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A Few Questions

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harveymt's picture
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Joined: 17 Jul 2008
Posts: 351

Just with my recent troubles in relation to wireless networks, I have a few general questions.

1.) Is wireless security important? Is it only a matter of stopping people using your connection or can they get access to your computer?

2.) Are there many differences between the different formats? I read WEP is easily cracked but WPA is better? Is there much difference between WPA and WPA2? Do they use a different amount of resources, ie is one faster than another?

3.) AES and TKIP. What are they and what is the diffence? Again, is there a performance difference between the two?

4.) Does the wireless security just add a password to access the network or does it encrypt all information sent over the network?

5.) What are MAC clients and do I need to worry about them?

There may be a few more but they've slipped my mind just now.

kena's picture
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Joined: 28 May 2008
Posts: 1042
Re: A Few Questions

Yes  if your bandwidth is capped someone could take you over limit. Piracy you could be held liable for illegal downloads. If your complacent about your wireles security who knows what they could hack into.


link to resonable tips/explanations here for your other queries


I'd never have a Apple MAC on my network  so dont worry about 5.. .. Seriously tho MAC address is 12 Digit unique number allocated to your network Interface (i.e. Connected device   WII,PS3 etc.) If you setup your network to only talk to certain MAC's its another way of ensuring no-one access your network but a pain if you have a visitor wanting to connect their laptop.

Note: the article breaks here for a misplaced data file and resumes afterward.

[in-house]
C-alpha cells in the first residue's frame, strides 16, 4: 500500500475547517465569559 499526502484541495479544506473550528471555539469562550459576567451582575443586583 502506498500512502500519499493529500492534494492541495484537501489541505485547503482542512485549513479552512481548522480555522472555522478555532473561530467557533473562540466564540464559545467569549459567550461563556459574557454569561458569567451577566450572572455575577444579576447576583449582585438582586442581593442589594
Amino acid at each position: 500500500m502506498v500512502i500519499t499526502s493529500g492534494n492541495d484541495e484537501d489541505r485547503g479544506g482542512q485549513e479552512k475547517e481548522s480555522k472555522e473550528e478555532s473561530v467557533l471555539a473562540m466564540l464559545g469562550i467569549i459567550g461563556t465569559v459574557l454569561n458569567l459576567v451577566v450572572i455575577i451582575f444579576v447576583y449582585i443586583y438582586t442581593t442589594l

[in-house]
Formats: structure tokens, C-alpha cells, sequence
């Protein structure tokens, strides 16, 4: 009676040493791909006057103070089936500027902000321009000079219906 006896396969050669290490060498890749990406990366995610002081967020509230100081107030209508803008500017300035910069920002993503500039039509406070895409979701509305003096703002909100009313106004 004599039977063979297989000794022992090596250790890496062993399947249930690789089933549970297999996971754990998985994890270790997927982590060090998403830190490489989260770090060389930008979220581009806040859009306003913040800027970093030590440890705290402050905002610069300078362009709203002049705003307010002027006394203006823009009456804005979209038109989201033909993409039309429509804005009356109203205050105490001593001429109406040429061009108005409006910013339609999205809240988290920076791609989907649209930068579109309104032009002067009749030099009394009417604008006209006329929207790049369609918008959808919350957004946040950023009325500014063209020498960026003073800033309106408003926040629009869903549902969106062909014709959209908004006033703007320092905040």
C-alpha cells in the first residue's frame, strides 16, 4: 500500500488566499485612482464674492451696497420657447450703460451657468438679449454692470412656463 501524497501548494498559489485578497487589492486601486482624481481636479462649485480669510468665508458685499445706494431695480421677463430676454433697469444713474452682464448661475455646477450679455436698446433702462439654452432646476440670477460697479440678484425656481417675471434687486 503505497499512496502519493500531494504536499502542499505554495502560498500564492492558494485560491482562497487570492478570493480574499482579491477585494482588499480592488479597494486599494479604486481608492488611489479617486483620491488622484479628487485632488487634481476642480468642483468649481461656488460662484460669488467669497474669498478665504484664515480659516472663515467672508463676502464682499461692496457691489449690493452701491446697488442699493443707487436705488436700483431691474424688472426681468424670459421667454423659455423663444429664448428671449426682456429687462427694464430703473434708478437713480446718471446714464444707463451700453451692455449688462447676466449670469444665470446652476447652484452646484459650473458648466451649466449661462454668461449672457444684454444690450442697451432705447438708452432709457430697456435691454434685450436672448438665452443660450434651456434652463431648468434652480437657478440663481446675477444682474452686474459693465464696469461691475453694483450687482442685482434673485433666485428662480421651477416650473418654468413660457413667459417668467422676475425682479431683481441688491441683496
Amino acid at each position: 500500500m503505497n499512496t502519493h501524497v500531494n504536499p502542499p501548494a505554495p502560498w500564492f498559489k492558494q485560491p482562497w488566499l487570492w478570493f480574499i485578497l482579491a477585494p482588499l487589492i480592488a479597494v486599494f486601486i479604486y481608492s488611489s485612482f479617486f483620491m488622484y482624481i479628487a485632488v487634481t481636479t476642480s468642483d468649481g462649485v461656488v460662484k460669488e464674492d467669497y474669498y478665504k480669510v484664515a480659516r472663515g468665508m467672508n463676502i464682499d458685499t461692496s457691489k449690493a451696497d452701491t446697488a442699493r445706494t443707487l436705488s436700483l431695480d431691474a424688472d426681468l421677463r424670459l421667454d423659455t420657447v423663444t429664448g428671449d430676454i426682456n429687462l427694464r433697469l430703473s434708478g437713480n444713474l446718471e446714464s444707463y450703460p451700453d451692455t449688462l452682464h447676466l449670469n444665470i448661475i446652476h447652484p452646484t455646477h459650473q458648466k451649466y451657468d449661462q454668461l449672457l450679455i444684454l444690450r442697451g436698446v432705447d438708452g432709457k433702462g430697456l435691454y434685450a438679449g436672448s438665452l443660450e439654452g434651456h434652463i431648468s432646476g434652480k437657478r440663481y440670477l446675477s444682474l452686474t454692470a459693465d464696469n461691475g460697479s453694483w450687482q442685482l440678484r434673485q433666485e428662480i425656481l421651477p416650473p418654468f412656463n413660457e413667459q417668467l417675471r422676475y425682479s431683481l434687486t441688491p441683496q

Anyway hopefully the link  will give you the knowledge you need basically use WPA2 (Mixed WPA/WPA2) and AES.

genfish's picture
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Joined: 27 Jul 2009
Posts: 163
Re: A Few Questions
harveymt:

Just with my recent troubles in relation to wireless networks, I have a few general questions.

1.) Is wireless security important? Is it only a matter of stopping people using your connection or can they get access to your computer?

Yes, its important. If you leave your network open, people could do the things Kena mentioned. They could get access to your files, or printer, or whatever if you have any vulnerabilities. Theres quite a lot someone could do depending on what equipment you have, what software you are running etc. If you have capped broadband like Kena says, you dont want anyone using your allowance.
harveymt:

2.) Are there many differences between the different formats? I read WEP is easily cracked but WPA is better? Is there much difference between WPA and WPA2? Do they use a different amount of resources, ie is one faster than another?

WEP is easily cracked. If there are packets going through a router, my laptop cracks WEP on the best settings for your average router in say 2-3mins. There is little difference between WPA and WPA2, WPA2 uses another encryption algorithm. If you have both options, use WPA2. The overhead of all methods is so small you will not notice a difference from using no encryption at all.
harveymt:

3.) AES and TKIP. What are they and what is the diffence? Again, is there a performance difference between the two?

Use AES with WPA2. Theres no noticeable performance difference.
harveymt:

4.) Does the wireless security just add a password to access the network or does it encrypt all information sent over the network?

 

Data is transmitted in packets. Each packet has some data, and a little bit of stuff called a header which tells the recipent computer what type of information is in the packet, amongst other things. The whole packet is encrypted using the method you choose.



harveymt:

5.) What are MAC clients and do I need to worry about them?

Every network device (wired network card and wireless adaptor) has an address called a MAC address. Not like an IP address, that is just so the network knows where data should go. The MAC address identifies the actual physical piece of hardware, and every device has a different one. If you've been looking at your router, and it has MAC filtering, you can specify which hardware devices can only access your network. To look for a MAC address, in linux, open a terminal and type ifconfig. In windows, go to a console and type 'ipconfig /all'. Its in the format 00:00:00:00:00:00 (possibly separated by dashes in windows IIRC).

 If you're network is open, and you see in the DHCP list that there is a device you do not know, run to your neighbours house and smash up his laptop to get the MAC address from the chip inside to see if he's been stealing your internet Wink